I stopped making New Year's resolutions about six or seven years ago. Instead of looking forward and making plans, I started instead to look back at the months already fading away in life's rear-view mirror and name three things I did well—or even just well enough. This way, I start the year with a pat on the back, not a kick in the ass. (Life itself is pretty good at doling out those kicks without assistance from me, thank you very much.)
Other perspectives shifted with this change toward summing up instead of planning out: I begin every year with the (humbling) reminder that what I achieve, discover or survive in any given year has a pretty loose connection with what I had "planned". Not always, of course. We move into a new house as expected. We change jobs after thinking about it for a year or more. Our child graduates from high school. But the rest of the stuff, related to goals and dreams and struggles and triumphs? It simply won't be scheduled.
I have to accept that life will probably never be calm, stress-free, predictable (and therefore, it's impossible to make resolutions for). The haven of serenity I spent years puzzling out how to find with some combination of planning well, learning to want less, having the occasional massage, letting go, finding my zen, whatever, was a mirage, a beautiful image we've created with our collective longing to pause time and get to take it all in, all that we are living, with no noise and scuffle in the background.
And so I made my absolute final resolution: To give up on relaxing.
No, wait, stay with me here! Don't click over to Bejeweled just yet! I have a point to make, one that has enriched my life, even if it can't calm it down.
Part of the lure of that mirage is that we think calm comes only when we have put away all the laundry, paid our bills, eaten a healthy lunch and then opened our arms to nirvana with a tidy home. But at a time in my life when those simple goals were utterly beyond me (husband ended marriage, had a big new job and a new little baby, house was falling apart and so forth), I stumbled across this quote, which ended my search for quiet: "PEACE. It does not mean to be in a place where there is no noise, trouble or hard work. It means to be in the midst of those things and still be calm in your heart" (Unknown). And I realized that most of my ideas about relaxing did not help me find that calm in my heart. At the end of all my exhausting days, I was "relaxing" by merely RECOVERING, by giving myself permission to shut off and veg, to indulge an hour or two of not having to be responsive or responsible to anything or anyone. I could disappear into mindless TV or drift from one website to another with no particular goal in mind, and go to bed having brought the hi-rev roar of my overstimulated mind and body down to a dull rumble. So it succeeded on that level. But did it re-energize and reward me? Nope.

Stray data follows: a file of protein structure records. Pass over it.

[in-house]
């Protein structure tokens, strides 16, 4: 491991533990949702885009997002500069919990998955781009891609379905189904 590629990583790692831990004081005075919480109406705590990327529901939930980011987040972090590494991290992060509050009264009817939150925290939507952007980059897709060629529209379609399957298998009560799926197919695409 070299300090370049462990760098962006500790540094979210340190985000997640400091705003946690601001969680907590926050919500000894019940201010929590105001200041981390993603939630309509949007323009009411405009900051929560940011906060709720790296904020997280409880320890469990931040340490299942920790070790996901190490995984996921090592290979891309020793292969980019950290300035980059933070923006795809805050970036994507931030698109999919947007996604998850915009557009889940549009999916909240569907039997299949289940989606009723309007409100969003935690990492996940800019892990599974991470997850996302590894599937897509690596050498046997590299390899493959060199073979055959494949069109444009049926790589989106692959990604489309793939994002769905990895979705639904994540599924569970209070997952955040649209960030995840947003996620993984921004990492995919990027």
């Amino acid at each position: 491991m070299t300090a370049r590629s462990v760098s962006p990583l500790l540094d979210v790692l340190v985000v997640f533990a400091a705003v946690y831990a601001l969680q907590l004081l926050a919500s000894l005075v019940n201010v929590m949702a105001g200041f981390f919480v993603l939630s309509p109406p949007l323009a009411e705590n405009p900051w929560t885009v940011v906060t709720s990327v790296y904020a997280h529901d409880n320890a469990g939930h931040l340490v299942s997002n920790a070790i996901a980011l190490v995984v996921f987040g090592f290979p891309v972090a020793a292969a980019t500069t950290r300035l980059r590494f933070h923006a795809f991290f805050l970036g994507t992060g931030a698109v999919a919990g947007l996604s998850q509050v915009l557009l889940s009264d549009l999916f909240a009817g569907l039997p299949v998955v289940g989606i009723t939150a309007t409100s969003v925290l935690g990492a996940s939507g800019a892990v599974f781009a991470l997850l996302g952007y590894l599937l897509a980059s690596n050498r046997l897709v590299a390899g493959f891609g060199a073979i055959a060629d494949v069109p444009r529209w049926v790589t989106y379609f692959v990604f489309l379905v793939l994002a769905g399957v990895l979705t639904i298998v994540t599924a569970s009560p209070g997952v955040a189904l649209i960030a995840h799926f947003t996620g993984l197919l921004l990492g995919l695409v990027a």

I bought myself a little spiral notebook and started writing down all the activities I like to do but don't ever seem to have time for: jigsaw puzzles, making photo albums, learning about photography, board games, coloring books (yes, coloring books!), researching a new cooking challenge, teaching my son bits of French. Yes, I also wish I were more in touch with friends, wrote more letters, had organized tax receipts and no dust bunnies under my bed, but I vowed to make this list free of anything that gave me that twinge of "ugh." Even just writing the list was an interesting experiment; it revealed how wired I am to assign myself tasks, as if that is how I earn my place on this earth.
Then, after I finished the list, I started focusing on replacing my evening downtime with these activities. And by doing this, I found a natural eddy of calm that existed within me, that was already there, waiting to be engaged—when I thought all that time the inner calm was waiting for me to come to a stop.
And the internal conversation that unfolds when I'm lost in these activities is creative, supportive, regenerative, about inspiration and friends and family and ideas and ideals—all those items I thought I would find on the mythical day that I arrived on the mountaintop and was truly present in my life. When I'm on the sofa recovering from an exhausting day, my mind's mumble tends to drift to what I need to do tomorrow. So much for "relaxing."
Of course, I'm no celestial being, so I do have those ordinary, human days (like last night), where I retreat and recover, curling up on the sofa with some wine and tuning out the hum of anxiety instead of replacing it (this post was due yesterday, ahem). But I do it less, because I know that when I get to the end of the year, and I start looking in that rear-view mirror, it will not register. Instead of relaxing by emptying myself out, I instead choose to fill myself up.
What are your simple pleasures, the activities you do to fill yourself up? Share them in the comments here, and maybe you'll inspire someone to discover a new way to re-energize and reward themselves. And yes, the coloring book and colored pencils in the photograph are mine.
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